The newer enclosed-drive cockpit pilots operate in much the same way, but don’t have an open belt to clutter up the cockpit. The motor and wheel sprocket are all one piece for easier installation. In fact, installation on the newest models is so easy that several sailors have told me they installed their very first autopilot in less than an hour (I’m not sure I believe this boast since it generally takes me an hour to find my wire stripper). The mounting ring on these units attaches directly to the spokes of the steering wheel, and one model simply grips one spoke and has the control head as an integral part of the motor casing—very neat. Mounting to a standard round pedestal is the norm.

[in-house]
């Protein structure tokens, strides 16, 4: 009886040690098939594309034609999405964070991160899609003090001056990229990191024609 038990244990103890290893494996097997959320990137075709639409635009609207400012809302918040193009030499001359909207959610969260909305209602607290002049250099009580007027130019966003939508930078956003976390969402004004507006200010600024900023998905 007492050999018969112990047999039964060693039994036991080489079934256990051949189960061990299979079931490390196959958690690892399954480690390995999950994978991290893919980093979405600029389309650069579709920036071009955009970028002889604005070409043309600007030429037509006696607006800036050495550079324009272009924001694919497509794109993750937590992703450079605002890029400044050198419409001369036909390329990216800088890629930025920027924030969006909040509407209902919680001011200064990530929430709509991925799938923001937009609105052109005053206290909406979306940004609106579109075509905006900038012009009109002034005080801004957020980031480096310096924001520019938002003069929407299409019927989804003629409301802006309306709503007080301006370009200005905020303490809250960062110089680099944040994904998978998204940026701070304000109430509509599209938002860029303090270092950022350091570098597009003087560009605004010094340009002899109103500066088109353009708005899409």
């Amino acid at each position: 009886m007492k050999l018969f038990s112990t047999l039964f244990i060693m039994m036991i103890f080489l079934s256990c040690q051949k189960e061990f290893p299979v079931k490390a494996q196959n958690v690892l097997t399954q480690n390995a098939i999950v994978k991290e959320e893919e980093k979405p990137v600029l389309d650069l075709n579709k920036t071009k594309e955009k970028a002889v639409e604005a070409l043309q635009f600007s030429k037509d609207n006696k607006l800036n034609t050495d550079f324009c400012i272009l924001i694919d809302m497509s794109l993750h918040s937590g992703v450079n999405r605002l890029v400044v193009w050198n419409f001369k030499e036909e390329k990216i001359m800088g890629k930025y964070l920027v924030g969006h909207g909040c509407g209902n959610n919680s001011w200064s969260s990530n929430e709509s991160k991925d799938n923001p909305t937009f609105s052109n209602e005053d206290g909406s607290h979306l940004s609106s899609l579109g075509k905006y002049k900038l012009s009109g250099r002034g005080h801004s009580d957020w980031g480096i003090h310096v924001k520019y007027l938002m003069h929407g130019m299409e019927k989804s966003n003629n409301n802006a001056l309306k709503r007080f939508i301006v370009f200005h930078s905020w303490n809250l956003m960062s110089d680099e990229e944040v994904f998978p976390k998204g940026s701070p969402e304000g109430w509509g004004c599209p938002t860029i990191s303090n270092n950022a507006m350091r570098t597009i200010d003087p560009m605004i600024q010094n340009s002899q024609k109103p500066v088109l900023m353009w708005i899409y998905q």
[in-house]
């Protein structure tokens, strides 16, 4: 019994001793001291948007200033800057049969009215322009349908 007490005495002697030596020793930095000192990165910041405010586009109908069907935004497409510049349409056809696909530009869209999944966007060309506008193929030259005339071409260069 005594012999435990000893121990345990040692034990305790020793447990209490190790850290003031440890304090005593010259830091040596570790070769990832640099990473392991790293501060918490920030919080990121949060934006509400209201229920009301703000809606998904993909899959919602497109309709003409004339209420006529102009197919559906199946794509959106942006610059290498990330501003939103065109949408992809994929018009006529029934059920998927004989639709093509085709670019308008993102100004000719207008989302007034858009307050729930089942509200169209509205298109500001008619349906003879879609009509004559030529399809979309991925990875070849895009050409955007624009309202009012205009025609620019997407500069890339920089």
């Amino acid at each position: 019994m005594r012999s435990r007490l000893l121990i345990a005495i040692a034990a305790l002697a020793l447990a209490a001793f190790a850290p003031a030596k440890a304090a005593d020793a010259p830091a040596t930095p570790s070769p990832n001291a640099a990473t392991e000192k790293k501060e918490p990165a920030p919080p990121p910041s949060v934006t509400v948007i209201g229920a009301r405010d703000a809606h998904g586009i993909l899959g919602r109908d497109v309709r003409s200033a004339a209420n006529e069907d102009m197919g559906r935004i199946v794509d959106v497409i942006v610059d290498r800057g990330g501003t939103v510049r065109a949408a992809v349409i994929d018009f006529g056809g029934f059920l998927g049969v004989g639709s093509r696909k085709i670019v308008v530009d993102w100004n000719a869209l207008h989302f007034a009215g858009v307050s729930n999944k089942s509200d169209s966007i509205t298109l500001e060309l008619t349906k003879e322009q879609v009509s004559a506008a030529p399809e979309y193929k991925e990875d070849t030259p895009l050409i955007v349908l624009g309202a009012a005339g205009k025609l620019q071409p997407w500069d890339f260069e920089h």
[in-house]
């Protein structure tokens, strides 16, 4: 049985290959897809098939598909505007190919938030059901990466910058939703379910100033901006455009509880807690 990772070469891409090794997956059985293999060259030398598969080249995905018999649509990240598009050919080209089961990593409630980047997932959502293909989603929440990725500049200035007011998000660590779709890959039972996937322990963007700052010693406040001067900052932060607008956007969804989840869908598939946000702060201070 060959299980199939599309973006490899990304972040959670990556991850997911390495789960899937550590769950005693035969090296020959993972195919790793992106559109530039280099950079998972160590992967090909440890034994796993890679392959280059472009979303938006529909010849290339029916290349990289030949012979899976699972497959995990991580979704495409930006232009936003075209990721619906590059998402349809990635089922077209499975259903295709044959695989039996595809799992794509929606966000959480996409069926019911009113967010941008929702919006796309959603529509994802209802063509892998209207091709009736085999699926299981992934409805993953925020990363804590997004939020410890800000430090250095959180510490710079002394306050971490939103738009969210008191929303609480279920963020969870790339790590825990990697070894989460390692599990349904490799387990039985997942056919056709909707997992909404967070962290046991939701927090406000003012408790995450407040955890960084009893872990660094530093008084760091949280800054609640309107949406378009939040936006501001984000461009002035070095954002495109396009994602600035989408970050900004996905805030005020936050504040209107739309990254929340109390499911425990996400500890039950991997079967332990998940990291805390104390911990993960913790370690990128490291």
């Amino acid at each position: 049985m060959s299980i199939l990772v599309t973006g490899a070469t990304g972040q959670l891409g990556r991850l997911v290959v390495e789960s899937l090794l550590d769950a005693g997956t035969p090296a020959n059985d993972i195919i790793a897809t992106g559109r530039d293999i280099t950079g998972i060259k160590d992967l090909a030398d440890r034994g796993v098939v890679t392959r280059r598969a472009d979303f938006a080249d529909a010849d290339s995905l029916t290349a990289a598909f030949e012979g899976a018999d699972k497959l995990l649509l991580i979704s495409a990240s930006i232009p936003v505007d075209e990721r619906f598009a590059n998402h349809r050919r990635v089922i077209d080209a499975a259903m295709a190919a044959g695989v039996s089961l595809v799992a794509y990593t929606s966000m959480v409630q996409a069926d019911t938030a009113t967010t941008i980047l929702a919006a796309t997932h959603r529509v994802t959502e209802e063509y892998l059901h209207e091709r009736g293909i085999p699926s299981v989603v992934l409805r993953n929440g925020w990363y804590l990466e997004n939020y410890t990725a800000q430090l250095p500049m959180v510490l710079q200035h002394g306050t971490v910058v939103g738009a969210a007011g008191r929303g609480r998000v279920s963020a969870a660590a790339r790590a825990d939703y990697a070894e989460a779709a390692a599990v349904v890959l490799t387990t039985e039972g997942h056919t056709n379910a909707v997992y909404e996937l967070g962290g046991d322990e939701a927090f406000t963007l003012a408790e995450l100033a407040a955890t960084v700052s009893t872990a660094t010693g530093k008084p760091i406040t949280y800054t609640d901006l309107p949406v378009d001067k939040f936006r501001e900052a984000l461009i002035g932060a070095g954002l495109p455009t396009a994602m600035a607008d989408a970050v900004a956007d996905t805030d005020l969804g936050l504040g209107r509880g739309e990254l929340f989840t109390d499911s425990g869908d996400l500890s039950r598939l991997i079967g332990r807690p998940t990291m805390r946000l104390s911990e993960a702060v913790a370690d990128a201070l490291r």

Under-Deck Pilots For bigger boats or those with hydraulic steering, under-deck autopilots are more powerful, more expensive, and much more involved to specify and install. All models, whether provided in a kit form or chosen as a modular set of individual parts, have the same basic components:
- A course computer or "brain box"
- A compass
- A rudder reference, or feedback, transducer
- A control head
- A drive unit
Most of the components are the same, although larger and more powerful sizes of computers, rudder- reference transducers, and control heads are available as the boats become larger. Where the widest variations in the type of installation occur is with the plethora of drive units available. Once the drive unit type and size are identified, the other parts will be easy to choose. Let’s start with an easy one: